A Texas-sized monument to football
Texas high school football has been romanticized in books, TV and film. Now it will be immortalized in steel, hopefully with a little help from each of the state's 1,400 high schools.
Gerdau Ameristeel, a steel mill and steel recycling company, has created steel sculptures for the past two Super Bowls. The company, based in Tampa, Fla., created a huge Super Bowl ring for the game in Tampa in 2009 and an arch over Ocean Drive in Miami in 2010. The arch will be moving to a permanent home at the Dolphins' Sun Life Stadium.
The company also has a large presence in Texas, so it wanted to be a part of the Super Bowl at Cowboys Stadium this season.
Jim Kerkvliet, Gerdau's vice president of sales and marketing, said the concept for a sculpture in Texas was easy.
"We wanted to honor Texas and the rich tradition and heritage and legacy as it relates to football," Kerkvliet said. To do that, Gerdau has commissioned a 16-foot-tall piece in the shape of Texas with an oil derrick as part of the base, a football bursting through and the words "Cradle of Champions" beside it.
They're going to extraordinary effort to include the state's schools.
The company wants to incorporate a piece of steel from every high school in the state into the sculpture. "Symbolically, we want to get a small piece of steel from each of the schools, like a small bolt or a fencepost or a piece of rebar," Kerkvliet said. "Anything that's lying around."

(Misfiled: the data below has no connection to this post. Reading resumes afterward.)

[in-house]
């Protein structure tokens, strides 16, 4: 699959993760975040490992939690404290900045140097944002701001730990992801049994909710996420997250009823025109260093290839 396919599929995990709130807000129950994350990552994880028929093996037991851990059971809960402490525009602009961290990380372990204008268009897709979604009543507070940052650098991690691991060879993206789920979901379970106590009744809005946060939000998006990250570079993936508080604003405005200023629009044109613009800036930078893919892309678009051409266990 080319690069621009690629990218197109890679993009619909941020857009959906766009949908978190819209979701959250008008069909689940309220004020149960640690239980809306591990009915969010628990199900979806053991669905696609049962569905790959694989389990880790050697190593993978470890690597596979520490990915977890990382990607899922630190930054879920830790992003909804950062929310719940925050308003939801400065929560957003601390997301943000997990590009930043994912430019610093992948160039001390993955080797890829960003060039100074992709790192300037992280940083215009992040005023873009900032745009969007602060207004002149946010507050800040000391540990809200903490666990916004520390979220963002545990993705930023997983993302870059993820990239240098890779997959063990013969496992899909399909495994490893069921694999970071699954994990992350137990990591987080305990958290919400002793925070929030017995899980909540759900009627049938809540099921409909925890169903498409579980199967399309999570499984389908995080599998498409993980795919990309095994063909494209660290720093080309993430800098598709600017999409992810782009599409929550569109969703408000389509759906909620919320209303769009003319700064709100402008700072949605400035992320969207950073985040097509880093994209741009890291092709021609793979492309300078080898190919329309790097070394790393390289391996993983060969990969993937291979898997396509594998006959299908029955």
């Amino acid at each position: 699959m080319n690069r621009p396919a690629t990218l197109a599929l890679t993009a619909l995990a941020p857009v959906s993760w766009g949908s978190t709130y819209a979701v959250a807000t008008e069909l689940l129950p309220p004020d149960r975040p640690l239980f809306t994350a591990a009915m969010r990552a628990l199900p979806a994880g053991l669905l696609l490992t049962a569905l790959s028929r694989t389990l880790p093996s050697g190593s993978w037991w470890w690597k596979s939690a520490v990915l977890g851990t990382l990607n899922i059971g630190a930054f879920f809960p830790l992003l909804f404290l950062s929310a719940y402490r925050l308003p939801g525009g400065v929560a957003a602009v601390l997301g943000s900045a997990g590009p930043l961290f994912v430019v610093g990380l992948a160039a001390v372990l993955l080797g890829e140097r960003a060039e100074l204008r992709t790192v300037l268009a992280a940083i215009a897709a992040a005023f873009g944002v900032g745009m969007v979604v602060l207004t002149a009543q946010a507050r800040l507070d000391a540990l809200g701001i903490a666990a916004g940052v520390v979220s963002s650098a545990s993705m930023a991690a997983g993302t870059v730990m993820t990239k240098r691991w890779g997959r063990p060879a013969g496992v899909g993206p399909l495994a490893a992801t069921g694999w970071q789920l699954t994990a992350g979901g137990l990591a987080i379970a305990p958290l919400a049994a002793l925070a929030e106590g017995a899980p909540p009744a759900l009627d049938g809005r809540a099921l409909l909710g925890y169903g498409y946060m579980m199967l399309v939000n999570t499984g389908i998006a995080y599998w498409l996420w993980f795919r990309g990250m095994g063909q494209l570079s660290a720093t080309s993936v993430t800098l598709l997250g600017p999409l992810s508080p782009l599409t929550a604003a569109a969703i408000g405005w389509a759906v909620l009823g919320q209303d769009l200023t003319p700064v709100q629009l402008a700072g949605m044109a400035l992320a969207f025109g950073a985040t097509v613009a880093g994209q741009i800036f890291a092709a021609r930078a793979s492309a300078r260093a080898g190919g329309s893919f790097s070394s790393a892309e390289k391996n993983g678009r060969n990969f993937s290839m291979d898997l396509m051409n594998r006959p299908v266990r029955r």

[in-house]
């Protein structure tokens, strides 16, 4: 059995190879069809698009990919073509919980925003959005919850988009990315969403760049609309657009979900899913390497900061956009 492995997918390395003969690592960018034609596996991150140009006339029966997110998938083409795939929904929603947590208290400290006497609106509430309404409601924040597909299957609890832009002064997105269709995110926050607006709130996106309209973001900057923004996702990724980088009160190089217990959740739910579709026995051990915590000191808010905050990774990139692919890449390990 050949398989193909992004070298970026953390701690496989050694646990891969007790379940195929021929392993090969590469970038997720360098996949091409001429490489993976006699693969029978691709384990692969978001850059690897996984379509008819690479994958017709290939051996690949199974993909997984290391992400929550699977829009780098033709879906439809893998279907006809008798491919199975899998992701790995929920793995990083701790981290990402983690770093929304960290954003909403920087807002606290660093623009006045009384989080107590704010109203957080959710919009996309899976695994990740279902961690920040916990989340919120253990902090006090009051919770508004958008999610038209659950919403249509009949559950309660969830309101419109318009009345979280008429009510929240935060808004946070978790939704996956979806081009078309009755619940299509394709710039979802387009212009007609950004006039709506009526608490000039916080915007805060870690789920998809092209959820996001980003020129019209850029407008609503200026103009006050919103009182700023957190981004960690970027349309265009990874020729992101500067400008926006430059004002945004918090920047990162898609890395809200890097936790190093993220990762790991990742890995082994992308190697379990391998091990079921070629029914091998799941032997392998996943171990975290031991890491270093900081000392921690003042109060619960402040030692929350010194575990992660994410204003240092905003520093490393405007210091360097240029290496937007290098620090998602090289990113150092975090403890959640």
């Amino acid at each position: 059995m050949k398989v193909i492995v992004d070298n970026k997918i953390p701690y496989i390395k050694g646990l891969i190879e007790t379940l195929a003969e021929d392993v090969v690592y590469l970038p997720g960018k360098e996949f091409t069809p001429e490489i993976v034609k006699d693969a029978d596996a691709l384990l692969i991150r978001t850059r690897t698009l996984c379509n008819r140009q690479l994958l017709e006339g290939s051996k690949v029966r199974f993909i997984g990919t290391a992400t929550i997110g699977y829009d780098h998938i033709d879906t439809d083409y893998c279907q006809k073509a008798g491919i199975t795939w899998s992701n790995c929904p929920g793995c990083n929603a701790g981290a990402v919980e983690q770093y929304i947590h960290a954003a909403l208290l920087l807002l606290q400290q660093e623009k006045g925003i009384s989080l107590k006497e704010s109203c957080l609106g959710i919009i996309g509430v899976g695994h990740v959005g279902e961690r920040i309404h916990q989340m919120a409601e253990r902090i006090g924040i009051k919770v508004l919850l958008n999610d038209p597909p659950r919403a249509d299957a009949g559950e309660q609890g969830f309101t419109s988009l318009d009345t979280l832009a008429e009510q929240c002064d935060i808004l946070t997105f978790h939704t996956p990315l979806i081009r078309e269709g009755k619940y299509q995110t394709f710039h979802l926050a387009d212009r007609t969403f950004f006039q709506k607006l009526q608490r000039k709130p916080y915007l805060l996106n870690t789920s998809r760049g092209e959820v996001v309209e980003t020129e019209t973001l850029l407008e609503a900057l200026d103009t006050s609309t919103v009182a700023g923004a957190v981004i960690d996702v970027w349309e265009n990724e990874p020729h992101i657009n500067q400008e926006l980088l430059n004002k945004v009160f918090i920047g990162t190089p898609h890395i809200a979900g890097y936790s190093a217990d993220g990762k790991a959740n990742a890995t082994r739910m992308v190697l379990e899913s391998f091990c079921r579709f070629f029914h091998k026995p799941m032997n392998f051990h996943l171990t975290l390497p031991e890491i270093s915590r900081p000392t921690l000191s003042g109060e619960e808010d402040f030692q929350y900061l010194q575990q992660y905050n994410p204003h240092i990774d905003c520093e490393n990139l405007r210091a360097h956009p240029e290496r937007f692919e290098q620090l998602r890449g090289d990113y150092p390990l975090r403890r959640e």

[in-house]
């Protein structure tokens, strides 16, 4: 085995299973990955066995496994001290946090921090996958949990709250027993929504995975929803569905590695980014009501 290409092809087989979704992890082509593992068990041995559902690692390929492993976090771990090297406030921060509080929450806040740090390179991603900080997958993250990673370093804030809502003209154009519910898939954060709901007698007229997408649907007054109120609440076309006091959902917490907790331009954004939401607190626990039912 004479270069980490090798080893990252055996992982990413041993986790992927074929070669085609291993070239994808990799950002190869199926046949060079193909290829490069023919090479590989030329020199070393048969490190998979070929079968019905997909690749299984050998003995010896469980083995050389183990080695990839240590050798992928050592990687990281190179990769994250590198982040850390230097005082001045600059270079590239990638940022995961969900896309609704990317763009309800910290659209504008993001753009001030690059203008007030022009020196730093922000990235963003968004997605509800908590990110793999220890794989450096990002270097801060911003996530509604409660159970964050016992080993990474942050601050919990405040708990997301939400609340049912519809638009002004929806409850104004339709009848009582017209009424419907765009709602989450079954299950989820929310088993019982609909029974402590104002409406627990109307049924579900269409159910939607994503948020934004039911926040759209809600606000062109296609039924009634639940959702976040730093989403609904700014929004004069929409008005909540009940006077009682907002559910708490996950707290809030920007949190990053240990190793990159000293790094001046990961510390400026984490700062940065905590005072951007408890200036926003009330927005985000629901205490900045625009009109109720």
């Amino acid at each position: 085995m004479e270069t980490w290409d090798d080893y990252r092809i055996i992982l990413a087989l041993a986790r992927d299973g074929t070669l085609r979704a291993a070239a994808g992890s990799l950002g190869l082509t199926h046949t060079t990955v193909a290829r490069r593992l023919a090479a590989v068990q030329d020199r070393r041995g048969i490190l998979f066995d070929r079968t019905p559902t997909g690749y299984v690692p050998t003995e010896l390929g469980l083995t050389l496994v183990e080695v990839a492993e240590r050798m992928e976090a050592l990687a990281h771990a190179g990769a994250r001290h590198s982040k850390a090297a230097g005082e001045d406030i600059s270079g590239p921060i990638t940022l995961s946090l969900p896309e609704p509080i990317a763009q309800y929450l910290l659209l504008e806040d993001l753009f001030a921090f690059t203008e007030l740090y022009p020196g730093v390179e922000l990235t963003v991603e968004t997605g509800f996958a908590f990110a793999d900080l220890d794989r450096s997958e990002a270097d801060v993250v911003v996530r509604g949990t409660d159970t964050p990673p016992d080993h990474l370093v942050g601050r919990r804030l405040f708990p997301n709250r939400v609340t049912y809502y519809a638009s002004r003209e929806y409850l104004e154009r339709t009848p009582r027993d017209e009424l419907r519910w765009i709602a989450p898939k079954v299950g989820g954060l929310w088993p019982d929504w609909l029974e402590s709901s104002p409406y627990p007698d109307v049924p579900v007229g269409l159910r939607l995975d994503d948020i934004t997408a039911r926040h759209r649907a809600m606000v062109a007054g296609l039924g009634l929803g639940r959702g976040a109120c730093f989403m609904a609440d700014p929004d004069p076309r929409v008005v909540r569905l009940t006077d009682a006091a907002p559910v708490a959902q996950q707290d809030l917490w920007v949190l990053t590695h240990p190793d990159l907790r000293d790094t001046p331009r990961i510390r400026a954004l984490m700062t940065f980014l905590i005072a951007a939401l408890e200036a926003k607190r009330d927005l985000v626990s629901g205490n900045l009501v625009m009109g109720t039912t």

It's not an easy process to build such a massive monument. But Kerkvliet said he wanted to represent "the fabric of Texas, just a piece of steel from all the high schools."
The parts will be collected at the company's steel facility in Midlothian, Texas, where they'll be melted in a furnace at 1,200 to 1,400 degrees and refashioned. The finished product will end up having about six tons of steel in it.
It will be fabricated in Fort Worth by Thornton Steel, then disassembled and transported to downtown Fort Worth, where it will be on display near Sundance Square. It will have a permanent home in Fort Worth, and Kerkvliet said the project will not end when the Super Bowl is done.
"We've been working with the Texas High School association to try to make sure to get the names of players who have gone from Texas high schools to the NFL," he said. "Every year when we get a new graduating class, we'll put their names on the plaques. Hopefully this will become kind of an ongoing tradition for years to come."
Kerkvliet said he knows that the list could be long.
"I'm sure there will be a lot more NFL players that will come from Texas. We might have to put two statues up to cover all the names."
To participate in the "Cradle of Champions" campaign and ensure qualified Texas high school alumni are honored appropriately, Texas high school representatives can visit www.leaderenterprises.com/gerdau.